Colors: Salt tinted pink, black or grey contains more trace minerals than white.
Brands: The two most famous unrefined and quality brands are Maldon and Fleur de Sel.
No: Though most commonly consumed, highly processed, chemically-altered Kosher, table, or iodized salt is not recommended. Stark white table salt contains iodine and additives such as sodium silicoaluminate or magnesium carbonate to aid pour-ability and prevent caking. The USDA allows 2 percent preservatives and does not require listing on the label. Refinement occurs with incredibly intense heat, sometimes up to 1,200 degrees (F). The heat molecularly alters the salt (as with any food), requiring enhancement with synthetic vitamins and minerals. These table salts are just not whole foods.
“Bread that this house may never know hunger, salt that life may always have flavor. ”
~It’s A Wonderful Life,(movie)1946
Chocolate’s Bitter Side
…the ugly truth about some chocolates’ origins and practices used to sustain this highly profitable sweet.
Do you know? Most of the world’s chocolate comes from small farms located in western Africa, particularly the Ivory Coast. What’s ugly is that many of these farms use child slave labor to harvest their cocoa beans. Young slave boys are trafficked from neighboring countries or even sold by their parents to harvest against their will with no pay. Conditions they endure are horrific; they suffer greatly.
How has this happened and why does it continue? Low pay from the larger chocolate companies forces small farmers to extremely cut corners; some governments don’t prosecute traffickers; consumers demand low prices and will purchase according to price; and lastly, some reporters hoping to unveil the truth have been killed.
What’s the solution? What can we do? As we know from business 101, demand influences supply. So, if consumers demand certified fair-trade, slave-free products, there will be less supply needed. Thus, please scrutinize your next chocolate bar purchase as the trickle effect will be that chocolate companies will realize there truly is a demand for chocolate that isn’t created by slaves. Look for chocolates with labels that state certified fair-trade, certified slave-free.
Also note that organic chocolate mostly derives only from Central and South America. Currently, no organic chocolate is from western Africa.
What to buy for your valentine (since the love holiday is right around the corner)? These three ethical companies sell slave-free chocolate and give some proceeds to the cocoa farming communities.
A fair-trade chocolate co-op
45% owned by cacao farmers in Ghana
Partners with small farmer co-ops
Endangered Species Chocolate
Partners with Nigerian co-op,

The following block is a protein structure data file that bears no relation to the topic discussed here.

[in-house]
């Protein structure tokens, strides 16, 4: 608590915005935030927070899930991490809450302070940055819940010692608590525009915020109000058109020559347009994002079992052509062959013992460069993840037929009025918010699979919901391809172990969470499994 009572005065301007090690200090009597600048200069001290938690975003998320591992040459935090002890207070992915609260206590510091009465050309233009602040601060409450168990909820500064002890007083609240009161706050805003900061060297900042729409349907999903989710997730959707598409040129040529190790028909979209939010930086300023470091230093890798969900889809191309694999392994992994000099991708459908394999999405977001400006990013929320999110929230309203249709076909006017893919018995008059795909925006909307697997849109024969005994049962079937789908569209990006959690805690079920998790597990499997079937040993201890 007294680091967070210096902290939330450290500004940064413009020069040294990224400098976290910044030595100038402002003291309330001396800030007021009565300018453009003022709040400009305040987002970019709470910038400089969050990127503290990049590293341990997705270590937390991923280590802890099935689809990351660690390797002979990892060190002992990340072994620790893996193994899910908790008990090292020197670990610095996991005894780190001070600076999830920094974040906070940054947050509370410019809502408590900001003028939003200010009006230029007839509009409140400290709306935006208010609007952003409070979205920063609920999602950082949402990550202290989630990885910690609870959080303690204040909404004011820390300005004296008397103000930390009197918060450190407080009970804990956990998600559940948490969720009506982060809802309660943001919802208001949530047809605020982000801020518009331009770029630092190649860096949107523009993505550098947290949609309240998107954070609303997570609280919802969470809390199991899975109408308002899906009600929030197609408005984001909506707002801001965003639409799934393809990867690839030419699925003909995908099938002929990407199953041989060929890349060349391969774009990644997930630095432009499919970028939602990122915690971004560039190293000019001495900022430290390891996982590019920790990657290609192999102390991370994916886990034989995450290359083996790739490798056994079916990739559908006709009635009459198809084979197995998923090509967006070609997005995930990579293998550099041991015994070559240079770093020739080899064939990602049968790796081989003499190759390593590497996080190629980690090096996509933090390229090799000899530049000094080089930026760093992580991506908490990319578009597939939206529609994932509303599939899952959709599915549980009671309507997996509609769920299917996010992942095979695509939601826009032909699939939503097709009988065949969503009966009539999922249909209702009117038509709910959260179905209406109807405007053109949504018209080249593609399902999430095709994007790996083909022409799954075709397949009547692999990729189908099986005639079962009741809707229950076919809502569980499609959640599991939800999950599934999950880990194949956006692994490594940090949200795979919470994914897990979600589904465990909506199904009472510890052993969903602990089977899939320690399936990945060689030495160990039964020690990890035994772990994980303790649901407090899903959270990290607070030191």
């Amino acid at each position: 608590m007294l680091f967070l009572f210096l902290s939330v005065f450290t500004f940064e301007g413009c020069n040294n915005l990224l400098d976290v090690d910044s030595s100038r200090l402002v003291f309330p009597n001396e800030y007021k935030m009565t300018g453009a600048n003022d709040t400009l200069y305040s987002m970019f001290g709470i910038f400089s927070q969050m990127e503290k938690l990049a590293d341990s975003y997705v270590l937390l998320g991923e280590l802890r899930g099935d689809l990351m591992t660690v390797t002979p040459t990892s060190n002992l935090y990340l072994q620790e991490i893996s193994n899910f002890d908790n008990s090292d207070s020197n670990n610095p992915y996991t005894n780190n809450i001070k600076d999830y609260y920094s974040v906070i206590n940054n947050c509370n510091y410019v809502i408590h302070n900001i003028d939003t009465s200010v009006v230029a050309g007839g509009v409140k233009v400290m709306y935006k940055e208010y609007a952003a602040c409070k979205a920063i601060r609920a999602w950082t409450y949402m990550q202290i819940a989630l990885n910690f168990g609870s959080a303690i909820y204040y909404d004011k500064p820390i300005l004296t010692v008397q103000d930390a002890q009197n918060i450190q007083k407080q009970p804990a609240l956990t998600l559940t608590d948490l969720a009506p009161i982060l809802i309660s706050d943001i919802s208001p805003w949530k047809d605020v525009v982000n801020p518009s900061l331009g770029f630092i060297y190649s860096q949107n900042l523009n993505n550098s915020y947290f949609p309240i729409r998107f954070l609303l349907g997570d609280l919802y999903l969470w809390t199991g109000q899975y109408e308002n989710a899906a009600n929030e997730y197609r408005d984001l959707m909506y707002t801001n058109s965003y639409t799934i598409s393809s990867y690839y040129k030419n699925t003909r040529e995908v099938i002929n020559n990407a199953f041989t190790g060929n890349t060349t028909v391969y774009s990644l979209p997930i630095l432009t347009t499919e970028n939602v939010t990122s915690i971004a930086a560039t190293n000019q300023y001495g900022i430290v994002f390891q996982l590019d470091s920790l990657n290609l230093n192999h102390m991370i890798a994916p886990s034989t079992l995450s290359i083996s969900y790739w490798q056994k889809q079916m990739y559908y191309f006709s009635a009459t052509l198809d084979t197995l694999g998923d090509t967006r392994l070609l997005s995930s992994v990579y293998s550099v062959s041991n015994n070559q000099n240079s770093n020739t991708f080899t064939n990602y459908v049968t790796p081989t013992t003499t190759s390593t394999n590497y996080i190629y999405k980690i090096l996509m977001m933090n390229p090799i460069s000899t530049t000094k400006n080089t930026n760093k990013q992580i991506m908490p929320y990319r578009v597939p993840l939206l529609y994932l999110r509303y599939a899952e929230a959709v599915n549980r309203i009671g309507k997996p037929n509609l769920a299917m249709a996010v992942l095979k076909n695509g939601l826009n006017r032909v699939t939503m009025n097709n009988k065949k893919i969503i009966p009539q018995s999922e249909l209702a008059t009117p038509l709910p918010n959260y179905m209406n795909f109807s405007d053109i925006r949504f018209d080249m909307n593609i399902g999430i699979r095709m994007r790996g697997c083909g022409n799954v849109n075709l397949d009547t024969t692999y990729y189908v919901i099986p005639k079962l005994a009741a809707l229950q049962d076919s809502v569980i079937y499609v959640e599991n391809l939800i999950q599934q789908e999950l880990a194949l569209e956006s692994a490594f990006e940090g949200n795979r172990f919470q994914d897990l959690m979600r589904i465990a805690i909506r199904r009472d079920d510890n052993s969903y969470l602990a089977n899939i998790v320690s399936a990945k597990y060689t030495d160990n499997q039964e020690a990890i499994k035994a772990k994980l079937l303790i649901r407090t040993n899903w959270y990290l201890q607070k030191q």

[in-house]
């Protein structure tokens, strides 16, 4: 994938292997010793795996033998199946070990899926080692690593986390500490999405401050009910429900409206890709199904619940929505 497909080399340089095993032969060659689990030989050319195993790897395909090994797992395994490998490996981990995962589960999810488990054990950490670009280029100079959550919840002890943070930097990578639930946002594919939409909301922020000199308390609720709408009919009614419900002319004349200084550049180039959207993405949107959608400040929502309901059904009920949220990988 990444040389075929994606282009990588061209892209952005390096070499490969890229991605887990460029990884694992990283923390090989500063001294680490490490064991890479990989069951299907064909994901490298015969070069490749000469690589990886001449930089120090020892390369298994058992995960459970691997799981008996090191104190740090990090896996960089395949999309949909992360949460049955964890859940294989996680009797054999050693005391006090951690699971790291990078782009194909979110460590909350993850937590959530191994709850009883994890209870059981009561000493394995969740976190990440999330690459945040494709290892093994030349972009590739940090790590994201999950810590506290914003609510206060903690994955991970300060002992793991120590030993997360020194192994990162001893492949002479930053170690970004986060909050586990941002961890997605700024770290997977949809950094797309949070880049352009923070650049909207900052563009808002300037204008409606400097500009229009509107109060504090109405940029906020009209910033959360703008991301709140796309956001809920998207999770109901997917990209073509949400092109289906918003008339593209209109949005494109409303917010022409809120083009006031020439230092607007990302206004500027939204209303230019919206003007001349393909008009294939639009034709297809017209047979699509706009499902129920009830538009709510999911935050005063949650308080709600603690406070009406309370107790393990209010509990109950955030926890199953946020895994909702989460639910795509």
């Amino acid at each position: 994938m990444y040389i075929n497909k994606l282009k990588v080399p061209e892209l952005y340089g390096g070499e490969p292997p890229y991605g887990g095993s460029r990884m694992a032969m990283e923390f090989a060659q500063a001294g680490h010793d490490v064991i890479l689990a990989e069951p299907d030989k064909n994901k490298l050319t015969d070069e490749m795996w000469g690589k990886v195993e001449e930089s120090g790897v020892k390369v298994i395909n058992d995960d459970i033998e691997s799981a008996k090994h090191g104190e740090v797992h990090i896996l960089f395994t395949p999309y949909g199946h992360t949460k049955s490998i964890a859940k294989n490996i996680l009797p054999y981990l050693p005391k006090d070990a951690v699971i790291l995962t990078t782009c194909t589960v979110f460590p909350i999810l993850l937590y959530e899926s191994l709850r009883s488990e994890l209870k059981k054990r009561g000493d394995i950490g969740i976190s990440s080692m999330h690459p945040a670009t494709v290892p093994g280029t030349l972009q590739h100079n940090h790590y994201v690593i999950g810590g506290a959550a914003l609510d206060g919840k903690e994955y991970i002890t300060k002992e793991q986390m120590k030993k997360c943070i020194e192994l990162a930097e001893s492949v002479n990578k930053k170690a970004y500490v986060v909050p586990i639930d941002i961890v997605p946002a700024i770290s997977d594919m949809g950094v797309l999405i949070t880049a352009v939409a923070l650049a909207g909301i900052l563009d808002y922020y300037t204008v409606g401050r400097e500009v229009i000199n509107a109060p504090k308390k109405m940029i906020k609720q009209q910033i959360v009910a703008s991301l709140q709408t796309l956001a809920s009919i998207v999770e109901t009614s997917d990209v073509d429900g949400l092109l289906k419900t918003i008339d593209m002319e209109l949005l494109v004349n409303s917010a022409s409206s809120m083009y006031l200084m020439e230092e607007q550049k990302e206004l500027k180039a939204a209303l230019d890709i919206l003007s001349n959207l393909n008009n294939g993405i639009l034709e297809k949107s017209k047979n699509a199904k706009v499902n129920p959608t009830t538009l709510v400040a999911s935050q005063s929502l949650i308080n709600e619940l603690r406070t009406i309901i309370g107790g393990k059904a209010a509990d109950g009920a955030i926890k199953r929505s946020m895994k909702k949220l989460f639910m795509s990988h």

Donates 10% of profits to Nigerian co-op villages & other partner programs
Other ethical-created chocolate companies can be found from this table: http://vision.ucsd.edu/~kbranson/stopchocolateslavery/main.html#Table
As Charles M. Schultz brilliantly said: “All you need is love. But a little chocolate now and then doesn’t hurt.”
*Stayed tuned for the next blog about the health benefits of this divine candy.
Why EAT cabbage?
….because this diverse vegetable is a nutritional powerhouse serving up:
~more vitamin C than oranges
~more ALA (alpha-linolenic acid, an omega-3) than salmon
~valuable cholesterol-lowering capabilities
~potential healing of peptic ulcers
~strong anti-cancer benefits
~well-documented anti-inflammatory compounds
Ranked as one of the healthiest vegetables, cabbage has antioxidant, antibiotic, and antiviral characteristics. From the TCM (Traditional Chinese Medicine) prospective, it supports chi circulation, clears heat, tonifies stomach, lungs and large intestine, plus mildly stimulates liver out of stagnation.
This vegetable helps treat constipation, poor circulation, depression and irritability. The juice, due to an abundance of glutamine (amino acid with anti-inflammatory properties), is a healing remedy for ulcers and abdominal spasms/pain. Historically, cabbage was food and medicine. Romans used it as hangover cure; they and the Greeks thought it a general panacea for a multiple of health conditions; and Dutch sailors used it to prevent scurvy during long voyages.
Cabbage and its family, Brassica, have phyto-nutrients that ward off carcinogens (substances capable of causing cancer); they also inhibit cancer formation, detoxify carcinogens, and protect against cancers of the stomach and colon.
Its macro and micro nutrients are noteworthy too. Cabbage is an excellent source of Vitamin C, A, and K; plus it’s a very good source of folate, fiber, manganese and B6. This veggie also supplies B1, potassium, tryptophan and calcium.
Cabbage is globally cultivated and eaten in many countries like sauerkraut in northern Europe and kimchi in Korea. These fermented dishes preserved food and provided nourishment for centuries. Plus, with a tight, dense head, cabbage had/has storage capabilities in root cellars. Today, in refrigerators, it lasts up to two months.
Though this veggie is 90 percent water and has only 15 calories per cup, it is pack with nutrients. Eat it raw, thinly sliced in salads or in slaw. Use it in soups; make wraps with it; sauté or steam it to capture all its benefits. Try not to overcook it, as it produces strong odor and flavor.
Red Cabbage Slaw
1 head red cabbage
1 pound carrots
1/3 cup freshly squeezed lime juice
1/3 cup apple cider vinegar
2 Tablespoons of salt
1 Tablespoon of chili powder
Option: add one bunch of parsley
Quarter and core cabbage, then thinly slice either by hand or food processor. Peel and grate carrots. Chop parsley. Toss all ingredients. Let stand one hour. Serve as garnish, side dish or as salad.
“Part of the secret of success in life is to eat what you like and let the food fight it out inside.” Mark Twain